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The mother of all jasmines

After my Indian wedding, once the elephant-led procession was over, and the vows completed around the sacred fire on a chilly December night in the desert… my new husband and I finally escaped into the hush of our room in a traditional Rajasthani haveli. Like any newlywed couple, having survived months of wedding planning, as well as an onslaught of family and friends from around the globe, we snuggled up and naturally…. we slept!

But for a few moments, as I lay on the carved wooden bedstead, enveloped in curtains of Arabian jasmine, each waxy, white, cup shaped flower perfuming the air with a honey-musk scent, I-WAS-IN-HEAVEN!

Of course this was the scene I’d always pictured (my daydreams involved a loving duet sung whilst gazing fervently into the eyes of my beloved… even though neither my husband nor I can sing a note in tune!) But apart from my Bollywood-fuelled expectations, the enchantment lay in the opulence of these exquisite flowers, laid on in such quantity for me and my husband, just this once in our lives.

So you can understand my delight today, after three years of trying to grow my own, I spotted this. A perfect, crinolined white bud! Arabian jasmine (Jasminum sambac) (Mogra or motiya in Hindi) is actually native to the humid climates of South and Southeast Asia. The wildly fragrant flowers, not surprisingly, are used to make perfume.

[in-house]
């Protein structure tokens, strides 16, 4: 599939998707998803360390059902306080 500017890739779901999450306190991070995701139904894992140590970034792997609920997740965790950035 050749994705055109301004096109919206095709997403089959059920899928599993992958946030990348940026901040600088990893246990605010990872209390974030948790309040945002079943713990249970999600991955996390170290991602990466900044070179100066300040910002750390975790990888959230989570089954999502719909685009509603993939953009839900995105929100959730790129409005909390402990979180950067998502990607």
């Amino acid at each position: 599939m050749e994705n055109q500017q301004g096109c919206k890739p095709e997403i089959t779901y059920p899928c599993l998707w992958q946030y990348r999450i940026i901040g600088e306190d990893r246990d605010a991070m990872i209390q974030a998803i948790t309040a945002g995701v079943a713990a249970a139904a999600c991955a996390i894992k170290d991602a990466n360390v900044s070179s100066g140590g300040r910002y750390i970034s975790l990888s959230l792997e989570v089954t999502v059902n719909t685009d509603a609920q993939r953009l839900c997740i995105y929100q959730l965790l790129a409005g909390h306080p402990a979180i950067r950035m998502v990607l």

Here in India, the buds are harvested in early morning, strung into necklaces and then sold for ten rupees ($.15) each.

Here’s my favorite Mogra lady, always at the same traffic light, always ready with a smile and lovely, fragrant flowers to end a long, dusty day.

So what’s the secret to growing this amazing jasmine? Well, a tropical climate helps. Apart from that, watering is key. Only water the plant if a finger dipped into the soil reveals dryness. Otherwise, you’ll overwater and the buds will drop. The plant needs light but not direct sun or the leaves will burn.

Keep old wood cut back as Arabian Jasmine only flowers on new wood, and apply lots of homemade compost! (Mine has transformed my potted terrace garden!)

I won’t be stringing whole garlands anytime soon, but at least now I can enjoy the scent of perfumed nights long after the honeymoon ended!

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